Terminal analysis of the mismatch cleavage products was carried out as follows. GΔ228-Uve1p was incubated with 3′ end-labeled *CX/AY-31mer under standard reaction conditions at 37° C. for 20 minutes. The ethanol-precipitated reaction products were incubated with either 10 units of calf intestinal phosphatase (CIP, Promega, Madison Wisc.) at 37° C. for 30 minutes or with 10 units of T4 polynucleotide kinase (PNK, New England Biolabs) and 50 pmol ATP as previously described (Bowman et al. [1994] supra). The reaction products were analyzed on 20% denaturing polyacrylamide gels as described above for Uve1p activity assays. Differences in electrophoretic mobilities of kinase-treated versus untreated DNA strand scission products indicated the presence or absence of a pre-existing 5′-phosphoryl group (Bowman et al. [1994] supra).

3′ terminal analysis of the mismatch cleavage products was carried out as follows. To determine the chemical nature of the 3′ terminus of GSTΔ228-Uve1p-mediated DNA strand scission products, 5′ end-labeled *CX/AY-31mer was incubated with GΔ228-Uve1p as described above. The ethanol-precipitated, resuspended reaction products were then treated with 10 units of TdT and ddATP as previously described (Bowman et al [1994] supra). Samples were processed and analyzed on polyacrylamide gels as described above for 5′ terminal analysis.

To determine the pH optimum for Uve1p-mediated mismatch cleavage, 100 fmol of 3′ end-labeled *CX/AY-31mer was incubated with approximately 100 ng of GΔ228-Uve1p with 10 mM MgCl2 and 1 mM MnCl2 in 20 mM reaction buffer of different pH ranges (pH 3.0-10.6). The buffers were as follows: sodium citrate (pH 3.0-6.0), Hepes-KOH (pH 6.5-8.0), and sodium carbonate (pH 9.0-10.6). The reaction products were analyzed on a 20% denaturing polyacrylamide gel and the optimal pH was calculated as previously described for Uve1p cleavage of CPD-30mer (Kaur et al. [1998] supra).

For substrate competition assays, end-labeled *CX/AY-31mer was generated by annealing 3′ end-labeled CX with unlabeled strand AY. Unlabeled non-specific (non-mismatch) competitor GX/CY-31mer was made by annealing strand GX to strand CY resulting in a duplex oligonucleotide with a C/A base pair instead of a G/G mispair. CPD-30mer, a well-characterized substrate for Uve1p, was employed as an unlabeled, specific competitor. 3′ end-labeled *CX/AY-31mer (0.1 pmol) was incubated with 100 ng of purified GΔ228-Uve1p and increasing amounts (0.1-2.0 pmol) of either specific (CPD-30mer) or non-specific (GX/CY-31mer) competitor. The competition reactions were processed and analyzed on 20% denaturing gels as described above. The DNA species corresponding to the uncleaved *GX/GY-31mer and the DNA strand scission products were quantified by phosphorimager analysis (Molecular Dynamics model 445SI).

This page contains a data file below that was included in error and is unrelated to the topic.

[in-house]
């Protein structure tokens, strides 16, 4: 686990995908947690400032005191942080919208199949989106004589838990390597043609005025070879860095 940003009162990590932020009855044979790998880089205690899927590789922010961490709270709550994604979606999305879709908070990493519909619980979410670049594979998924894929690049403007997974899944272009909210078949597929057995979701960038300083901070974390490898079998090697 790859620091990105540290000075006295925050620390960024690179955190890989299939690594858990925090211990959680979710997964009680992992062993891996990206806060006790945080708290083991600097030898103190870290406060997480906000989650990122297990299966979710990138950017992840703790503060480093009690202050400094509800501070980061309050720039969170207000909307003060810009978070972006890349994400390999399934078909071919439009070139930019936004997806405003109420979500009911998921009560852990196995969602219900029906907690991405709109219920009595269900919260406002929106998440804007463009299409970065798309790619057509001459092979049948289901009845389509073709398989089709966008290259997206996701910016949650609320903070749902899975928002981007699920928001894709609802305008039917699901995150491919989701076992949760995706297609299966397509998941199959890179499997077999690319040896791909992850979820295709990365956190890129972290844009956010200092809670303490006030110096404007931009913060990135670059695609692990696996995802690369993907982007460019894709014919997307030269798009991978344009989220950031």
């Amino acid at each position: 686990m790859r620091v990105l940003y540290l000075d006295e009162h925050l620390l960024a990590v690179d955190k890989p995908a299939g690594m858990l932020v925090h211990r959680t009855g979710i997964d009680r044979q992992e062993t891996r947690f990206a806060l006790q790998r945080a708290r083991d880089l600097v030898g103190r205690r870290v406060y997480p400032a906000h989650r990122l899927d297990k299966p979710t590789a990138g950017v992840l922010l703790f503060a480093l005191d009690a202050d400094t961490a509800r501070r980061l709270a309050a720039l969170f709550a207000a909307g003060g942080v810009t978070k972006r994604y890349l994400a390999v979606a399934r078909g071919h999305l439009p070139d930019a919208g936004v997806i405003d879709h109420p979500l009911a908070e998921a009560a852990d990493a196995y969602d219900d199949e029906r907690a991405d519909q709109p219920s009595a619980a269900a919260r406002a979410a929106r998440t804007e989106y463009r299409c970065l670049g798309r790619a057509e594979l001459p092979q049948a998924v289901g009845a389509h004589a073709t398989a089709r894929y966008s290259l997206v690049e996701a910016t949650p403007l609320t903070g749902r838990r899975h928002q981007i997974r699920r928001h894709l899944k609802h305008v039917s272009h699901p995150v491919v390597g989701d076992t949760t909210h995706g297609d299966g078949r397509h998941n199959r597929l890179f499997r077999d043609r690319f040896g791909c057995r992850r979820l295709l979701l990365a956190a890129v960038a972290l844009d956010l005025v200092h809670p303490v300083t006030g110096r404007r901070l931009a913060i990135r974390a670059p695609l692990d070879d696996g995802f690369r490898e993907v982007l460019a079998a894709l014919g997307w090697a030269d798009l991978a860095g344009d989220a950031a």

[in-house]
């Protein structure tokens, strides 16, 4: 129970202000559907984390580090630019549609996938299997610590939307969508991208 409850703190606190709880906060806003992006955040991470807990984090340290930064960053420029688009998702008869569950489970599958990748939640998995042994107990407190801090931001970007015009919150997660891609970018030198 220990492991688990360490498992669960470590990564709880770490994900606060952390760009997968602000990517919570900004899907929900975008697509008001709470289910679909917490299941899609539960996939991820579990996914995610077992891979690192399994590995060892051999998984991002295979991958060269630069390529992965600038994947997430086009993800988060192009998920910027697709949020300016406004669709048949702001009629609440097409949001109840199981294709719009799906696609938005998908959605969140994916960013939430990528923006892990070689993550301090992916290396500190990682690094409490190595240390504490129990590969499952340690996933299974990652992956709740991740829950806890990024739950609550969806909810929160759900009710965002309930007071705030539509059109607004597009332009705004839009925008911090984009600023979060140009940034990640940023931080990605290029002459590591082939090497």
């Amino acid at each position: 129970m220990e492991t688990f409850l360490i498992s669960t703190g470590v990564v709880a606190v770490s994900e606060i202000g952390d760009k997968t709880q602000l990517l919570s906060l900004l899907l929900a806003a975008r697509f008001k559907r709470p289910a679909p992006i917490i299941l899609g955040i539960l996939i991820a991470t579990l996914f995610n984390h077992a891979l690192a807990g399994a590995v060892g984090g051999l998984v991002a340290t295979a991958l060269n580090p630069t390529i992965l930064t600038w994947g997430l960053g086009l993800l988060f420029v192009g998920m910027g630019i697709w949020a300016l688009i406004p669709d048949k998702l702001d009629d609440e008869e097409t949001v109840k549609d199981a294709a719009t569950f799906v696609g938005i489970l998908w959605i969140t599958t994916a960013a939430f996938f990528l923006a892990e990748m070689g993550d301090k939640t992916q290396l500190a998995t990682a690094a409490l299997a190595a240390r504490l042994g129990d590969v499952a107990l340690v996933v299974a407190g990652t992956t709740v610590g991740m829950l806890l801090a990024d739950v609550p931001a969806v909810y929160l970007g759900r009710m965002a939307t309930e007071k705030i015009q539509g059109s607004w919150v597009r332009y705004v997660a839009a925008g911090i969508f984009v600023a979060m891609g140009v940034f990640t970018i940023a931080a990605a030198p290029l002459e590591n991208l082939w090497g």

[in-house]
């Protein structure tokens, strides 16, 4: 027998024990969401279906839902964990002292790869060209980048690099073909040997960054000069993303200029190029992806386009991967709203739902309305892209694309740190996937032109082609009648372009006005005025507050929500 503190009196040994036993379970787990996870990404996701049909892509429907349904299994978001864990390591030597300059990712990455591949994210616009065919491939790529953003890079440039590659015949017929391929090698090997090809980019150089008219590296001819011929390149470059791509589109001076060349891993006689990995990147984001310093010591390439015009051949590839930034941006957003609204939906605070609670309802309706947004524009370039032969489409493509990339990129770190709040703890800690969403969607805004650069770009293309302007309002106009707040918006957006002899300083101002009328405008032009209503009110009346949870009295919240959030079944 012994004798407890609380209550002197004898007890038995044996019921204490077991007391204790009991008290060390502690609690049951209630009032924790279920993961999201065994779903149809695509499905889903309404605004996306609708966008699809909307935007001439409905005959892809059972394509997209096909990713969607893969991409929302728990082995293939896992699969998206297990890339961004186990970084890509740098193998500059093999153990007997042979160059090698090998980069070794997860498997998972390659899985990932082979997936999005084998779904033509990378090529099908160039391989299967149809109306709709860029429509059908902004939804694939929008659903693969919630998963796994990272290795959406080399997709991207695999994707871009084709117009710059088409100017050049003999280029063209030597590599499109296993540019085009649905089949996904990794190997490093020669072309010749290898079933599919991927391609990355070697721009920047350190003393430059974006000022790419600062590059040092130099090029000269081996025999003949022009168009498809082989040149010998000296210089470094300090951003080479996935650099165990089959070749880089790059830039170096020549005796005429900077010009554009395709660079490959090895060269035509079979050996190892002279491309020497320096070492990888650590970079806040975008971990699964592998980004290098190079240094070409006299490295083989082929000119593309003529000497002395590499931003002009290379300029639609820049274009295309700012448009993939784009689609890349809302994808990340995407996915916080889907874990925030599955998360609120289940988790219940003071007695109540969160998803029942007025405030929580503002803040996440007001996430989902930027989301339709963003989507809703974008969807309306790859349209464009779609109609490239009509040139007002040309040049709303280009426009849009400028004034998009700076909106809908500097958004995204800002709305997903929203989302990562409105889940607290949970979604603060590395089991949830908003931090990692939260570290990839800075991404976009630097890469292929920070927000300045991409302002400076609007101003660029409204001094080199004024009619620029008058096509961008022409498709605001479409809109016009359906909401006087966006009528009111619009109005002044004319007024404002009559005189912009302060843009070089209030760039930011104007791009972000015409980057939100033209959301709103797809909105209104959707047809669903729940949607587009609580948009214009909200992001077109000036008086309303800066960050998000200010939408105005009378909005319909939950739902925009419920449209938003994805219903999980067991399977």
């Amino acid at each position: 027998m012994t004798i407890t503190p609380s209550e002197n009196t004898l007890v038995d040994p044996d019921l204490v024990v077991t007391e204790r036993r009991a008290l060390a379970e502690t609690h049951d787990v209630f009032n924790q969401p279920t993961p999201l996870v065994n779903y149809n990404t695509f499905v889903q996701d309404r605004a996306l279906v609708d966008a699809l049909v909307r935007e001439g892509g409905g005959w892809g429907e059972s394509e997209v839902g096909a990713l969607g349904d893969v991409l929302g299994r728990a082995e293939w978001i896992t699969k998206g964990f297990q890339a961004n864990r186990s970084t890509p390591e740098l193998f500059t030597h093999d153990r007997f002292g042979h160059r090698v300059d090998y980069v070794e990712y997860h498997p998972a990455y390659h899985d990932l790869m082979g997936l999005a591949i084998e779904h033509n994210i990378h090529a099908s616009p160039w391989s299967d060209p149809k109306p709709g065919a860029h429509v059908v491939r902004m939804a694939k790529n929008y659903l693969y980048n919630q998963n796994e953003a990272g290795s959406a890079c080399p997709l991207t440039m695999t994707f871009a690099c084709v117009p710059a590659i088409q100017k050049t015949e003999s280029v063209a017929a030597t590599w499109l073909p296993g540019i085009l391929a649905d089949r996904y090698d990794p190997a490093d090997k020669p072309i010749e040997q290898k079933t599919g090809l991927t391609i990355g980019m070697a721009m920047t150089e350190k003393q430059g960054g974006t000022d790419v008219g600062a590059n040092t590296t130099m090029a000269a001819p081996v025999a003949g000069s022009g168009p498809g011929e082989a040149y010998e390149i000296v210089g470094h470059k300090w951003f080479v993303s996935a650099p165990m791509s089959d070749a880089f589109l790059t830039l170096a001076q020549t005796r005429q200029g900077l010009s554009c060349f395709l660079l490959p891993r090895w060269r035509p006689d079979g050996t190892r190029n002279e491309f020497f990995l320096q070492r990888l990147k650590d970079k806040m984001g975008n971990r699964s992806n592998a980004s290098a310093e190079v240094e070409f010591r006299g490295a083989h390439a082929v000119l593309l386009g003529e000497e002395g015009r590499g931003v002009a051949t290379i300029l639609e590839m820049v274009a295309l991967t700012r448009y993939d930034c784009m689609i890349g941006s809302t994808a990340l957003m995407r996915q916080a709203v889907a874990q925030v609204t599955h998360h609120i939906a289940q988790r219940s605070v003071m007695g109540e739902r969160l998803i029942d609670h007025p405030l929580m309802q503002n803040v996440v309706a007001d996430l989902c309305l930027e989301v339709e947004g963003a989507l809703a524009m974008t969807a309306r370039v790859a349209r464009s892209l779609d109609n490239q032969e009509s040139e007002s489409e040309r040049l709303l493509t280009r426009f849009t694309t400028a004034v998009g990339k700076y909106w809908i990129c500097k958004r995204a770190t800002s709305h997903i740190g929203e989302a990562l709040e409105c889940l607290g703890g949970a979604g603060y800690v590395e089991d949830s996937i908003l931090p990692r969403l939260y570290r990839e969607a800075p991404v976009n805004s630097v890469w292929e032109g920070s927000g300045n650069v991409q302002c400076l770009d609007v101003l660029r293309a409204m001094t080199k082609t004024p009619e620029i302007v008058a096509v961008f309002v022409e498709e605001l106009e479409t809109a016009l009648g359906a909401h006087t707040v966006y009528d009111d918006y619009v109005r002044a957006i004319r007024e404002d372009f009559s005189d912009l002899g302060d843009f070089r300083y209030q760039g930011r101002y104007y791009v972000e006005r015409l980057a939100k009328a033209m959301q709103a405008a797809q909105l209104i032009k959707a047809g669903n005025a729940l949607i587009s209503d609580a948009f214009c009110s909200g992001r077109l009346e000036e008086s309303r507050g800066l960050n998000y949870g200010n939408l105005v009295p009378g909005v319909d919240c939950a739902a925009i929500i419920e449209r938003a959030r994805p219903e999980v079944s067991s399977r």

Example 11 Mutation Frequencies Assayed By Canavanine Resistance

To determine sensitivity to L-canavanine, 10 ml of PMALUg was inoculated with 100 μl of the indicated saturated culture and grown to mid-log phase at 25° C. 200 cells were plated onto PMALUg plates with varying concentrations of L-canavanine sulfate (0, 0.075, 0.22, 0.75, 2.2, 7.5, 22, and 75 μg/ml) and incubated at 30° C. Colonies were counted after four days and viability was normalized against the 0 g/ml plate for each strain. Colony formation assays were conducted for each strain by plating 107 cells from saturated cultures onto PMALUg plates supplemented with 75 μg/ml L-canavanine sulfate. Colonies were counted after eight days incubation at 30° C. Mean mutation frequencies were calculated using the method of the median as described by Lea and Coulson (1943) J. Genet. 49:264-284.

TABLE 1A
Damaged Oligonucleotide Substrates Used in This Study.
cis-syn cyclobutane pyrimidine dimers (cs-CPDs), trans-syn I CPD (tsI-CPD), trans-syn II CPD (tsII-CPD), (6-4) photoproducts (6-4PP),
a Dewar isomer (Dewar), a platinum DNA diadduct (Pt-GG), uracil (U), dihydrouracil (DHU), abasic site (AP), inosine (I), xanthine (Xn)
and 8-oxoguanine (8-oxoG).
aOpposite SEQ ID
Substrate Damaged oligonucleotide sequence 5′ to 3′ Adduct base(s). NO.:
A: cs-CPD-30mer CATGCCTGCACGAAT{circumflex over ( )}TAAGCAATTCGTAAT cs-CPD AA 13
B: UD-30mer CATGCCTGCACGAATTAAGCAATTCGTAAT undamaged AA 14
C: cs-CPD-49mer AGCTACCATGCCTGCACGAAT{circumflex over ( )}TAAGCAATTCGTAATCATGGTCATAGCT cs-CPD AA 15
D: tsI-CPD-49mer tsI-CPD AA 16
E: tsII-CPD-49mer tsII-CPD AA 17
F: 6-4PP-49mer 6-4PP AA 18
G: Dewar-49mer Dewar AA 19
H: Pt-GG-32mer TCCCTCCTTCCTTCCG*G*CCCTCCTTCCCCTTC Pt-GG CC 20
I: U-37mer CTTGGACTGGATGTCGGCACXAGCGGATACAGGAGCA U A/G 21
J: DHU-37mer DHU A/G 22
K: AP-37mer AP A/G 23
L: I-31mer TGCAGGTCGACTXAGGAGGATCCCCGGGTAC I T/C 24